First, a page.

Prussia's most famous king is regarded as an enlightened monarch and disciplined soldier. The multitalented man had a love of music that went well beyond the practical value music held for his public image.
Frederick II (1712-1786) wrote a history of Prussia, prose, poems, plays and opera libretti. He had a keen interest in the Enlightenment in France, entertaining a friendship with the writer and philosopher Voltaire. The cosmopolitan ruler - affectionately nicknamed Frederick the Great by his subjects - seldom spoke German. Instead, he preferred to speak and write in French, but was also versed in English, Spanish, Italian and Portuguese. Arguably his favorite language of all, though, was music.
Flute and feather
As a child, Frederick had to take music lessons in secret because his father thought little of his musical interests. Shortly after ascending the Prussian throne, Frederick II commissioned the construction of the State Opera Unter den Linden in Berlin, bringing prominent musicians to his court like his former flute teacher Johann Joachim Quantz as well as Carl Heinrich Graun, the brothers Franz and Georg Anton Benda and Carl Philipp Emanuel Bach. His residences in Berlin and nearby Potsdam became centers of German musical life.
Frederick was also an avid composer, producing 121 sonatas for flute, four flute concertos, a symphony and various arias - all written in a consistently gallant and melodious style. Kings who wrote music weren't uncommon. The English rulers Richard the Lion Hearted and Henry VIII as well as many from the Habsburg dynasty shared the avocation. Frederick's sisters Wilhelmine and Anna Amalie were also artistically gifted.
Quantz composed 296 concertos for the flute-playing king. And the composer even accompanied his patron during military ventures, allowing Frederick to improve his technique even when battle called. An 1852 painting titled "Flute Concert in Sanssouci" by Adolph von Menzel offers an impression of musical life at Frederick II's court. The ruler's playing ability was regarded as respectable, and he earned particular praise for his interpretations of slower movements and his improvisational skill.
The composer king and the king of composers
The works written by the king and his favorite composer, Quantz, tended to be rather conventional. The monarch wasn't interested in the modern music of his time, including that of Mozart and Haydn.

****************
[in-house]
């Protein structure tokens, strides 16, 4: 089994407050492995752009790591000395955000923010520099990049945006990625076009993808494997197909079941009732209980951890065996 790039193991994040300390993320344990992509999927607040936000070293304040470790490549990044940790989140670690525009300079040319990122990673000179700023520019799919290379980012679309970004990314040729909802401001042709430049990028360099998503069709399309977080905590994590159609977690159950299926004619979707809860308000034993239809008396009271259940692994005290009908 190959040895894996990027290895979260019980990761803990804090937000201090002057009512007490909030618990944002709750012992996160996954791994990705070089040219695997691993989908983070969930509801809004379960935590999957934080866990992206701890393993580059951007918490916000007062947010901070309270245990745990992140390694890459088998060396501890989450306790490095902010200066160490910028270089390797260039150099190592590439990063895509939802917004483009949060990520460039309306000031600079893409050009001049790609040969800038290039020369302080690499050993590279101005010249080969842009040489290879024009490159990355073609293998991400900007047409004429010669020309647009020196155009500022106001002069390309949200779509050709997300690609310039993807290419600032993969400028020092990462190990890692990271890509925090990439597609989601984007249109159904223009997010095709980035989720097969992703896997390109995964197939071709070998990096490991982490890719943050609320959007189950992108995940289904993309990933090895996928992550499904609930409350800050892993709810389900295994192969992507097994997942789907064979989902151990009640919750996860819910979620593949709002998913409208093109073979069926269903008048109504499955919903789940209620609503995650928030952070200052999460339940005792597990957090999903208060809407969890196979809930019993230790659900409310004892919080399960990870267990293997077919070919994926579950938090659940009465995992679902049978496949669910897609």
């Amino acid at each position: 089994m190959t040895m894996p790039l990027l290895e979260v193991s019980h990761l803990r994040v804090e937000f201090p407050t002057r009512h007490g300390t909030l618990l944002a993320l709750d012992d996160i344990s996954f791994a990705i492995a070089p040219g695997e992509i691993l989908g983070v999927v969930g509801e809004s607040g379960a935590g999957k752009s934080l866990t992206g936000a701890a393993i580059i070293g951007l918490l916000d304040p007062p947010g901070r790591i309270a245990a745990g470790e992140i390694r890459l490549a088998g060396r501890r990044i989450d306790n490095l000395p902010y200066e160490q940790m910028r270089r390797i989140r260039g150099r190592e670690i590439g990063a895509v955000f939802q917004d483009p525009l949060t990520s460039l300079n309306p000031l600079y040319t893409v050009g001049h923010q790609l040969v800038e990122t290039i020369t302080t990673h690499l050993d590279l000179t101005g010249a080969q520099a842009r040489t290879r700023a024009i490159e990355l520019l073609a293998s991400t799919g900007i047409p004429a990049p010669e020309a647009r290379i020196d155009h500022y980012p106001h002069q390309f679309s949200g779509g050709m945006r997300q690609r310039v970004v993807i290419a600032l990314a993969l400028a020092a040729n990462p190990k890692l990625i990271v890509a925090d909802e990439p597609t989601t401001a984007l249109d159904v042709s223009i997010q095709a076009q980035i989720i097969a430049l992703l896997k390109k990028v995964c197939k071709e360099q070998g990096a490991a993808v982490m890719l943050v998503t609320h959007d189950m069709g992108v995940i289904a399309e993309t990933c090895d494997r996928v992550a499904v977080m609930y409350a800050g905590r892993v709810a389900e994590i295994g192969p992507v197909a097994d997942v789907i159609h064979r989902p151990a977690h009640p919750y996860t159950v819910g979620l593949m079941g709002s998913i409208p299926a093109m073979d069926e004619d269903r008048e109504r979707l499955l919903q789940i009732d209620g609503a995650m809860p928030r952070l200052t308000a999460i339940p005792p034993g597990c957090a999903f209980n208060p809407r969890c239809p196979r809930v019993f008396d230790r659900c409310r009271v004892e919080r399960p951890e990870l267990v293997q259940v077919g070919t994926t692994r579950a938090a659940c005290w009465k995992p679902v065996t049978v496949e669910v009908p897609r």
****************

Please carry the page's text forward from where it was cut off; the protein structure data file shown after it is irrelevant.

Composer Johann Sebastian Bach (1685-1750)
Carl Philipp Emanuel Bach spent 30 years at the Prussian court, his gifts largely unacknowledged by Frederick. But Bach's famous father, the composer Johann Sebastian Bach, earned royal esteem.
On May 7, 1747, the king invited the elder Bach to Sanssouci Palace. A number of weeklies reported in great detail about their meeting.
Aware that a musical luminary stood before him, the ruler didn't pass up the chance to subject Bach's skills to a royal test. Frederick played a theme on which Bach was to improvise a three-voiced fugue. The origin of the king's complex musical motif is a subject of dispute among scholars.
"It's unclear whether Frederick really thought it up himself - perhaps one of the court's musicians dictated it to his quill," said researcher Michael Maul of the Bach Archive in Leipzig.
The elder Bach perhaps hoped his visit with the not quite so "Old" Fritz, as the king was later nicknamed, would result in a new job appointment. Bach had grown tired of his post as cantor of St. Thomas Church in Leipzig. Upon returning there, Bach dedicated a collection to the King titled "A Musical Offering," in which each of the pieces are based on the "royal" theme from their meeting. Frederick was said to have approvingly looked over the scores, maybe even admired them, but they didn't lead to a new post for Bach.
More than just a hobby by today's standards, Frederick the Great's musical activities were part of the monarch's finely-honed public image. Through his nightly concerts and even the encounter with Johann Sebastian Bach, Frederick was able to present himself as an enlightened ruler with artistic leanings - a counterbalance to his image as an unscrupulous military commander. Supporting music as part of a clever PR campaign is just one of the many respects in which the Prussian king was well ahead of his time.
Authors: Claus Fischer, Rick Fulker
Editor: Greg Wiser